Jose Mourinho has broken Tottenham, possibly for good

Jose Mourinho has broken Tottenham, possibly for good

Spurs manager Jose Mourinho and Harry Kane shake hands after a March 14 loss to Arsenal.

Spurs manager Jose Mourinho and Harry Kane shake hands after a March 14 loss to Arsenal.
Image: Getty Images

It’s not a surprise that Jose Mourinho’s tenure at Tottenham Hotspur has gone completely balls up. Anyone who watched the end of his stays at Chelsea (The Sequel) and Manchester United could have told you how this would go. An initial circling of the wagons that yields some promising early results, before giving way to conservative tactics that leave no margin for error, followed by the shotgunning of players under the nearest bus at the slightest whiff of trouble. If Mourinho could throw in the occasional petty fight with the club’s board, so much the better.

But at least when he left United and Chelsea, the talented squads were left in place to rebound pretty quickly. Chelsea won the title the very next season under Antonio Conte, while Paul Pogba, Marcus Rashford, and a host of others were still in Manchester to at least be the frame of whatever this United team is under Ole Gunnar Soskjaer.

Spurs, on the other hand, might be reduced to the studs by the time Mourinho is done, if reports are true that Harry Kane wants out should they not qualify for the Champions League. Given another half-hearted capitulation against United today that left them in seventh, six points behind fourth, that qualification seems a fantasy.

Spurs have been Kane-centric for a few years now, but none more so than this season. He’s either scored or assisted on 32 of Tottenham’s 52 goals in the league this season, scoring 19 and assisting another 13. This might be his finest season, and it’s gotten the club exactly nowhere as he can’t outscore their defensive frailties and confusion and dystopia everywhere else on the field. It’s not as though Mourinho has installed a cohesive attacking plan most weeks, just that Kane and running buddy Heung-Min Son are good enough to figure it out themselves. Mourinho’s only salve has been to accuse the players of not following his instructions, which either means his instructions aren’t clear enough or he can’t get his player to listen, both of which would be his fault.

Kane is 27, which means he doesn’t have a season or two to waste while Spurs go through another rehabilitation, whether that’s under Mourinho or someone else. He is one of the world’s best strikers and should be on the biggest stages. While he doesn’t get the pub of Mbappe or Haaland or Lewandowski, Kane has poured in 17 or more goals seven straight seasons, and five of those have seen him over 20. He’s metronomic, and his increased assist-totals this season show a new dimension to his game.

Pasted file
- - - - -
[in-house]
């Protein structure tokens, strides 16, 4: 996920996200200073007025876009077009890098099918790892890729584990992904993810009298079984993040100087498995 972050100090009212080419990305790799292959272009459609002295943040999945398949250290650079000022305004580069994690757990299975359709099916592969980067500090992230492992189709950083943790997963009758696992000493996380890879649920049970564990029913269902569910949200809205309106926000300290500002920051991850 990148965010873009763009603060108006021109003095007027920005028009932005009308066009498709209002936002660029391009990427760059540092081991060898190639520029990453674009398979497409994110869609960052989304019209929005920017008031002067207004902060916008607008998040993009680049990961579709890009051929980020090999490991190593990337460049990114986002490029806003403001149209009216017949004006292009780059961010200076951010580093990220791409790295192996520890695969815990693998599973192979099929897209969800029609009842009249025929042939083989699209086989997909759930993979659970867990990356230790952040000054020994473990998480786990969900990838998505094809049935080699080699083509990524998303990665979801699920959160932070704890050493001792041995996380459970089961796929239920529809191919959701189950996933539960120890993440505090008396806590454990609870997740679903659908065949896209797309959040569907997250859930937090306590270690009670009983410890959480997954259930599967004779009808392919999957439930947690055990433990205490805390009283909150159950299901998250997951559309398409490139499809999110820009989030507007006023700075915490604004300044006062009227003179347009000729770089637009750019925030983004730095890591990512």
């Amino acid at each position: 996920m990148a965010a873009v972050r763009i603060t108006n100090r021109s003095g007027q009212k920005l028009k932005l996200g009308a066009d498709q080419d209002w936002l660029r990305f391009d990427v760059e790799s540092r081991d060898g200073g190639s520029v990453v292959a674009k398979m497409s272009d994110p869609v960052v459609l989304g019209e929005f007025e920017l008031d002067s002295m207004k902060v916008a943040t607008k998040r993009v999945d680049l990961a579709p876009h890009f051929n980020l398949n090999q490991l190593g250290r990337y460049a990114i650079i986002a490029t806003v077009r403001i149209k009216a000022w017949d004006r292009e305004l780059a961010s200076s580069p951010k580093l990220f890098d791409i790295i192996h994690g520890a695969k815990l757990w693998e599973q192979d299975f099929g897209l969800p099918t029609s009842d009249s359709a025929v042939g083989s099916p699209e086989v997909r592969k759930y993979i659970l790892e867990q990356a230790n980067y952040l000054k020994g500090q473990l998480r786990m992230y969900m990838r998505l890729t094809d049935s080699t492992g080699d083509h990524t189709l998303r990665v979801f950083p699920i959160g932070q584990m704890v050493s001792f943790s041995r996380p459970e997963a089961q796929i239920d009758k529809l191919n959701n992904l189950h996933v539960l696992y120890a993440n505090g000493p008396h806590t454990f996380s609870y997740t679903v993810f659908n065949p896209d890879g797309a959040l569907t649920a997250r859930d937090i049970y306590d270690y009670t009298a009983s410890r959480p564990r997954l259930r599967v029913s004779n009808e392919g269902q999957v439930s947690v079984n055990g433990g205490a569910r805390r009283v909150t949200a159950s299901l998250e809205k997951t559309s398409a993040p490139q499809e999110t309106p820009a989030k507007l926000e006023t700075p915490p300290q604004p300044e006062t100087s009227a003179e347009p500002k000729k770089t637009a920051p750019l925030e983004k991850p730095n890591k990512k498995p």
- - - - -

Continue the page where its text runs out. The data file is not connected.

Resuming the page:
The size of the hole left by Kane’s departure couldn’t be taped over. And the other issue for Tottenham is that Kane might not fetch a fee that would be high enough for them to fortify a couple of positions, as would be the hope.

Kane’s age would see him come in at significantly lower than the transfer fees Mbappe or Haaland are possibly going to net in the summer, rumored to be anywhere between $180 million to over $200 million. His presence also swells the market. He’s been connected to Real Madrid before, as well as either Manchester club, and all of them might like the idea of shelling out $50-$80 million less for Kane than either of the other two. There’s also Danny Ings on the other side of the spectrum if any club is interested in filling out the experienced, prolific Premier League striker spot for cheaper than Kane. That’s if anyone has the money at the end of the pandemic to afford a player like Kane, much less Mbappe or Haaland. The latter two at least promise years of elite production. How many does Kane have left?

The other alternative is that there are no takers for a wantaway Kane, which means Spurs will have a disgruntled star playing for a manager most of the team would like to chuck from a moving truck off a bridge. And if it’s not this summer, fees for Kane are only going to decrease every one beyond that. There’s been a feeling for years that Kane was too big for his boyhood club, and would eventually have to move on to find one more befitting his talents. But he might have missed his window already.

Either way, Tottenham have huge problems. Without a Kane sale, how much money they have to improve the team is as unclear as it is for anyone else after a year of playing with no fans in attendance. Kane’s sale might provide enough money but too many spots to fill. And a sale of Kane might be a signal to Son or others that their ambitions won’t be met by Spurs either. Son will be 29 next season but can probably still secure a move to a Champions League club/one contending for trophies if he wants one. Then where will Tottenham be?

Other clubs were able to remove Mourinho without losing their central organs along with him. But Spurs’ commitment to Mourinho, despite all the warning signs, might well have rotted them from the inside.

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